Why does Shakespeare use light and dark as comparisons in  "Sonnet 147"?

Expert Answers
litteacher8 eNotes educator| Certified Educator

The speaker is saying that love is deceptive, because in the beginning all you see is the good things and by the time you realize the bad ones you are hooked.

Love seems bright in the beginning.  Before passion turns to infatuation, it burns brightly.  Everything in the world looks better, cleaner, brighter, and happier.  Love turns everything you touch to gold.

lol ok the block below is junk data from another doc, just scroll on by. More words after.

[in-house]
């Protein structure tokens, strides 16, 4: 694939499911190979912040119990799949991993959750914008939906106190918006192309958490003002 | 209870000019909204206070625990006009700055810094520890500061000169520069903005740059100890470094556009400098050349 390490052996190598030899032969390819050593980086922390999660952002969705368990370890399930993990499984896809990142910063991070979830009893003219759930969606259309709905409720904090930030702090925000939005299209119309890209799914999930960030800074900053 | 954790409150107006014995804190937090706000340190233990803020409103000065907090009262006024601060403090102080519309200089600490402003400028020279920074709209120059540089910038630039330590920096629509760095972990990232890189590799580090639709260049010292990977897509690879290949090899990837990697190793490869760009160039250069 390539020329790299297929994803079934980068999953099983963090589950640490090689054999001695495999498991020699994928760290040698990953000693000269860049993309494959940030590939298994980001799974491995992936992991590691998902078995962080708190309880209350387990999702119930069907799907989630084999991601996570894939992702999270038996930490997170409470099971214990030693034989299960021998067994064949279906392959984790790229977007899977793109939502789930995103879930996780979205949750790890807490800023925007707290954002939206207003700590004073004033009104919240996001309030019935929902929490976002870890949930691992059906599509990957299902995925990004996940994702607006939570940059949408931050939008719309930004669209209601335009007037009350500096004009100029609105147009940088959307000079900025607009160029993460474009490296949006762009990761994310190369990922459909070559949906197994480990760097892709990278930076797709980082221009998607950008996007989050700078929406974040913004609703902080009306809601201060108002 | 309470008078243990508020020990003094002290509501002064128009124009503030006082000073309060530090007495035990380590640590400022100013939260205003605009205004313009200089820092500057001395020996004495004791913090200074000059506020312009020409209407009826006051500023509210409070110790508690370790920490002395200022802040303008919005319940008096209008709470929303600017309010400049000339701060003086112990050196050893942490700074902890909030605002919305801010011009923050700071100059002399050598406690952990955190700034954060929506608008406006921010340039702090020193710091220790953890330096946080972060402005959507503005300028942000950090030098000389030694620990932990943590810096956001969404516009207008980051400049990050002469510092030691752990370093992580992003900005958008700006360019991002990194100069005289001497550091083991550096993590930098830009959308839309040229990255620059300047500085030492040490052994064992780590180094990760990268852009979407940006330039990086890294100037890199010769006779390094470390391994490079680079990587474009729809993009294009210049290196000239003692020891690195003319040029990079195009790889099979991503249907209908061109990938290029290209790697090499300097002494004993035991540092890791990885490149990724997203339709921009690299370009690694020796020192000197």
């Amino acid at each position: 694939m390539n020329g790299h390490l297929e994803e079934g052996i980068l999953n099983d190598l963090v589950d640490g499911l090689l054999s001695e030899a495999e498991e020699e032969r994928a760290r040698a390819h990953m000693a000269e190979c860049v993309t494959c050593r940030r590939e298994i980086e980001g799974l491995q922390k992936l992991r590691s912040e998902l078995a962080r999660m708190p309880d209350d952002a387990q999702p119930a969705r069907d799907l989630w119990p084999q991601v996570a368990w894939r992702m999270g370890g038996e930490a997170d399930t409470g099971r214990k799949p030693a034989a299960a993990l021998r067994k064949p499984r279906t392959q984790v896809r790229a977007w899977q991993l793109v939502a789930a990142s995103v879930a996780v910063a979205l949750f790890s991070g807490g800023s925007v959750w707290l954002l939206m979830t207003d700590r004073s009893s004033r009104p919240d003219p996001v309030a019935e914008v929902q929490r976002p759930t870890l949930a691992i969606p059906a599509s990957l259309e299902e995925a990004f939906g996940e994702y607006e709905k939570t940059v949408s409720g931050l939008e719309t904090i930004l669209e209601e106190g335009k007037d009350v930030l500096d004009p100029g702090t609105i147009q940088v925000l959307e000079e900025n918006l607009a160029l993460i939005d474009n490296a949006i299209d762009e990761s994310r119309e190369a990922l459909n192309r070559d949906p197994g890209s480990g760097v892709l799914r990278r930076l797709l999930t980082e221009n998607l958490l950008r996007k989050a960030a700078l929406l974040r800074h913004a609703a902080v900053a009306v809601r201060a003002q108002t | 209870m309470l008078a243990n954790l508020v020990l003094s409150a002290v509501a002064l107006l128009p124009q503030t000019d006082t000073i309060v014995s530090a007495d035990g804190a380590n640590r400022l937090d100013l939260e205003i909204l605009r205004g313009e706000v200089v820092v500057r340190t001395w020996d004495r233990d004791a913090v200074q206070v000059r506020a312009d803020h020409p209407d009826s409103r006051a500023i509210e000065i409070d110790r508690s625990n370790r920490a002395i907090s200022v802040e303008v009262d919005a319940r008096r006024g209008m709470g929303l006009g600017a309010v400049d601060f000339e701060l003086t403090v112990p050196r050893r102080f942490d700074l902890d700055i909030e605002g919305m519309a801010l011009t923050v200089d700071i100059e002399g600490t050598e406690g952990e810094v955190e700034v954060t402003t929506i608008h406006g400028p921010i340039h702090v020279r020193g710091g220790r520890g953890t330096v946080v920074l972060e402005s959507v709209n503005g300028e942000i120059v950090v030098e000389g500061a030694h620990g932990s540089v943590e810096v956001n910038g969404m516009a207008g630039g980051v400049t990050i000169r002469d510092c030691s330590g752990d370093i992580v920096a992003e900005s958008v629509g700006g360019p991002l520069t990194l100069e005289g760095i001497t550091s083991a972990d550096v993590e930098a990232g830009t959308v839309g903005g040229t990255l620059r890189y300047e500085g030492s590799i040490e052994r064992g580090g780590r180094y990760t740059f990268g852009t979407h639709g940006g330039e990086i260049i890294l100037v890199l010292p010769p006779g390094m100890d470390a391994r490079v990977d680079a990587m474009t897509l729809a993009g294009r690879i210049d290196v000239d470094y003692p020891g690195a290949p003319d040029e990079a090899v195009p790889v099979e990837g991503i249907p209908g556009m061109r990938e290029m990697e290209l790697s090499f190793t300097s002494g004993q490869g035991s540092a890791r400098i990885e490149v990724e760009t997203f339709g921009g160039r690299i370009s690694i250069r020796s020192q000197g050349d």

However, sometimes love turns dark.  We can mistake the darker undertones of love because we are so distracted by the brightness at first.

For I have sworn thee fair, and thought thee bright,
Who art as black as hell, as dark as night.

The use of bright and dark are sharp contrasts, showing us the full spectrum of emotions we can feel with love.  Anything at extremes is dangerous.  Too be too far to one extreme can actually push us too far to the other—being too much obsessed with the light can make us too far obsessed with the dark.


Read the study guide:
Shakespeare's Sonnets

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